The upper ends of the tubes (north side) must be connected into one collector, located transversely. From the collector there must be a vertical pipe, i.e. a riser, which can be laid in the capital wall of the vegetarium. This pipe, i.e. the riser, should exit to the roof, but not directly, but first passing through a regulation chamber. This chamber must open into the greenhouse at a height of approximately one and a half meters. This chamber is bounded by flaps at the top and bottom, and the outlet to the greenhouse itself ends with a fan.
In summer, using ordinary chalk, which can shade the roof, and an ordinary household exhaust fan of two dozen watts, two pipes up to ten centimeters in diameter can be serviced. If there are more pipes in a vegetarium, it is necessary to make additional risers and also equip them with fans or to make one big regulating chamber where all these pipes are entered, but one common one is taken out above.
Such vegetarium arrangement should provide high temperature inside the room, even if there is frost outside it. For example, when the outside temperature is -10 degrees, the vegetarium should be warm inside and the temperature should reach 17-19 degrees above zero. Herewith the upper flap of chamber must be closed, fan will take air in pipes and push it upwards and air will give the heat to the soil, passing through it. During day time period due to such air circulation the soil should be heated up to 25 degrees and more, and in fact, it is the soil that will play a role of heat accumulator, which (by idea) should be enough for the whole night. At night time a fan will rotate and blow heat from soil to vegetarium air space heating air in a greenhouse.
Construction of vegetarium
In words it may seem confusing and complicated, but in fact everything is quite primitive, let's try to put everything in a nutshell and talk about the vegetarium structure in order.
So, let's start with the appearance. In fact, it resembles an ordinary walled greenhouse, of which there are many, and they are often found in garden plots. The difference between a greenhouse and a vegetarian begins inside. Thanks to the special design of the vegetarium, combined with the special air circulation, which we told you about, it does not need additional heating when the temperature outside the window falls to ten degrees of frost, that is closer to spring.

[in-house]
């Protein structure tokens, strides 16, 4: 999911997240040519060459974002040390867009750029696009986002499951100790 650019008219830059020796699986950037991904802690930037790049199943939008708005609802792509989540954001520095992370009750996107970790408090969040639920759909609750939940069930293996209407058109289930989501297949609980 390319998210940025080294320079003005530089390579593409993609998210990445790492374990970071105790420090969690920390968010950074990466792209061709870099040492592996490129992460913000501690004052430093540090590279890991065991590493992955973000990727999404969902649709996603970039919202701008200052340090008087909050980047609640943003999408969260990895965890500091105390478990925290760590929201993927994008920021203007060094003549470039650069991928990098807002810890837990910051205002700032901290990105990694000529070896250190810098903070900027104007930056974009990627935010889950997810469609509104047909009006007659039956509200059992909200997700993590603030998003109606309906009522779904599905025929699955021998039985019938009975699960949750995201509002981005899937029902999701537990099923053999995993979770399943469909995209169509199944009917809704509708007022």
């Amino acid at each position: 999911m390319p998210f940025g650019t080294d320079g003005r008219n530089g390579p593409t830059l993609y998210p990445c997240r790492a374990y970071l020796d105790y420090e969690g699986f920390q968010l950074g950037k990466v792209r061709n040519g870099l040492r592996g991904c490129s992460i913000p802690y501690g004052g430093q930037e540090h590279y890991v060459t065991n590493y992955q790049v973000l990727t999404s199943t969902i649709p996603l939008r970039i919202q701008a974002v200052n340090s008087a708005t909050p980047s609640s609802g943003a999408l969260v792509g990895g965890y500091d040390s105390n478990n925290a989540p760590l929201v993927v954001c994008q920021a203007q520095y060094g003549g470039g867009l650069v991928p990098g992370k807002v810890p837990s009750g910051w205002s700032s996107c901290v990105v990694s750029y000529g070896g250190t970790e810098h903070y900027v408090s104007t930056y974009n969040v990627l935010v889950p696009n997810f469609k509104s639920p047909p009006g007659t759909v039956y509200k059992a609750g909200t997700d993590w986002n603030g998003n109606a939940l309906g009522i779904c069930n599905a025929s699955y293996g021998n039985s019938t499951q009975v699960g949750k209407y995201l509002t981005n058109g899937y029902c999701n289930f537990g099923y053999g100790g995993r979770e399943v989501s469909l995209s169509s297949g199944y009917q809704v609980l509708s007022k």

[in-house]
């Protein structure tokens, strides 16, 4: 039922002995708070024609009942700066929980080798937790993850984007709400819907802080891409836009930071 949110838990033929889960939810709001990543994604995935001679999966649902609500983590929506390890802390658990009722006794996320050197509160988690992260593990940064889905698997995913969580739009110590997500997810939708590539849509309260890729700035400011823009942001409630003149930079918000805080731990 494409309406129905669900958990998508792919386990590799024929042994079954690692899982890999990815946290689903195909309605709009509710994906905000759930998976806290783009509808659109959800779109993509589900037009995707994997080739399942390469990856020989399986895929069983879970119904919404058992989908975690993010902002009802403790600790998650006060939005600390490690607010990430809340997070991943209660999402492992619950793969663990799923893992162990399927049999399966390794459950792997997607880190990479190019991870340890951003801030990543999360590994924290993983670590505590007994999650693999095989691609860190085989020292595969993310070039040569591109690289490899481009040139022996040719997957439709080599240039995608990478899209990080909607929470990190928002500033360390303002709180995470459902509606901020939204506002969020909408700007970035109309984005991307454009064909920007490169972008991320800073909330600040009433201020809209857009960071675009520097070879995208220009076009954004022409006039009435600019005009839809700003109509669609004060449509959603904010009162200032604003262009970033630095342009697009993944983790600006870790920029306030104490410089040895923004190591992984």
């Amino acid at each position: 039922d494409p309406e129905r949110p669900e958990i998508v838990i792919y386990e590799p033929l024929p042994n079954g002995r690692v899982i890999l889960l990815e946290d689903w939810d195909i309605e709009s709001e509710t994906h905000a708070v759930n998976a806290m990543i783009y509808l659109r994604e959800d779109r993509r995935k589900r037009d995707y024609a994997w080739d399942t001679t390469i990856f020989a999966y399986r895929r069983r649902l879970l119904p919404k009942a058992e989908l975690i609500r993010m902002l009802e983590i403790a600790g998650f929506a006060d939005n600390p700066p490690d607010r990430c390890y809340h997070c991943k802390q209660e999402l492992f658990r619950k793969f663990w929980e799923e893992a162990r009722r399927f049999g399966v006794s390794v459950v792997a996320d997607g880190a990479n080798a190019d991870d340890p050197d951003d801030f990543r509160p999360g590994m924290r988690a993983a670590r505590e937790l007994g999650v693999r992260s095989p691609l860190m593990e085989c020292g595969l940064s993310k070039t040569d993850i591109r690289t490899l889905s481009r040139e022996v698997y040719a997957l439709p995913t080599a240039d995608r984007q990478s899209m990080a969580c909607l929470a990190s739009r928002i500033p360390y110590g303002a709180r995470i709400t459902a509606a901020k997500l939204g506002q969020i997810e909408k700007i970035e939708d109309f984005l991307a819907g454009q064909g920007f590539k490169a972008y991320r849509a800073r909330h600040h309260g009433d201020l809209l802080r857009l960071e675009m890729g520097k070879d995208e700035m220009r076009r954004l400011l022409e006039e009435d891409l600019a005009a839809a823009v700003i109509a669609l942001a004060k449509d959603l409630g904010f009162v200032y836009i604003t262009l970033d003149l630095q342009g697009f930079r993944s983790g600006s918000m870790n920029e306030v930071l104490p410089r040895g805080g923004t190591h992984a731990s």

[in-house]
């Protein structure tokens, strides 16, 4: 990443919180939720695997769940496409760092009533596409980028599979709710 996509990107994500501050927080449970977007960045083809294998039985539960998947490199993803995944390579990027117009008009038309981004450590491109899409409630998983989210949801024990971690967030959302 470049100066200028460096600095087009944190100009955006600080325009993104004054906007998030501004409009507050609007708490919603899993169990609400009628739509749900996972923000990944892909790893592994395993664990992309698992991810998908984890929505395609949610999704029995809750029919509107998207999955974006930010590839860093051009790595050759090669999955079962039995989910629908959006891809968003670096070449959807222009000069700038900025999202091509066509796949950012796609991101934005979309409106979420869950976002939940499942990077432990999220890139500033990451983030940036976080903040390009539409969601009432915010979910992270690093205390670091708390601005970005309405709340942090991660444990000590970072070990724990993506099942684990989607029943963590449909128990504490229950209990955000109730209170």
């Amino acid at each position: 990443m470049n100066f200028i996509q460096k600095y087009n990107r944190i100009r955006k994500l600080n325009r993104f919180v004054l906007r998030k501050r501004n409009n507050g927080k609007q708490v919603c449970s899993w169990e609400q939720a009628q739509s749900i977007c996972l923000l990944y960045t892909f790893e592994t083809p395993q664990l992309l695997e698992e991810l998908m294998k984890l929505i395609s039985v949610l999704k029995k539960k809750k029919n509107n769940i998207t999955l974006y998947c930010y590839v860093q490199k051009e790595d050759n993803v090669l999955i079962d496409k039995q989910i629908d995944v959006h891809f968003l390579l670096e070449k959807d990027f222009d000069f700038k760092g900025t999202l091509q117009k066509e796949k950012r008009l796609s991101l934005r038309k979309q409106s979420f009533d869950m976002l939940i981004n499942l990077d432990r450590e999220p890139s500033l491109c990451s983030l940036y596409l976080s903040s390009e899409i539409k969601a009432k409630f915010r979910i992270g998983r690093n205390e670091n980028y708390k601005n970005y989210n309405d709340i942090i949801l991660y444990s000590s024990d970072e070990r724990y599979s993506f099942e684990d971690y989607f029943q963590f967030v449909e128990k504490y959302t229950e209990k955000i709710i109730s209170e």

With such a temperature outside the vegetarium inside, the temperature, by design, should be about two dozen degrees above zero. Accordingly, when the temperature outside decreases, the temperature inside the vegetarium will also decrease.
Further, there is a special system of air circulation, which allows not to ventilate in the way we are used to. So, as we have already mentioned vegetarium will not lose moisture, nitrogen and carbon dioxide, which are necessary for plants growth and development, and you can water plants in vegetarium less often because of it.
With this it is clear, let's go to the beds in vegetarium. In this structure, unlike in the greenhouse, they are located on steps, gradually rising from the south side to the north side. The beds can be constructed of bricks, wooden boards or metal sheets. It is this arrangement of beds will not allow the plants to shade each other. It looks similar to the arrangement of seats in a cinema, where each successive row is higher than the previous one, therefore, the viewers do not disturb each other, and in a vegetarium the plants (receive solar energy and light) do not.
All this design of beds in a vegetarium allows to minimize the reflection of sun rays, hence, losses will be minimal. It is better to make the beds themselves narrow, but the aisles between them to leave wide. If you grow tall plants, say, tomatoes, cucumbers and the like, then do not forget about the design of the trellis. In this case it will be necessary to provide a larger distance between beds so that the trellis will not create shade, then the length of vegetarium itself should be longer or steeper slope.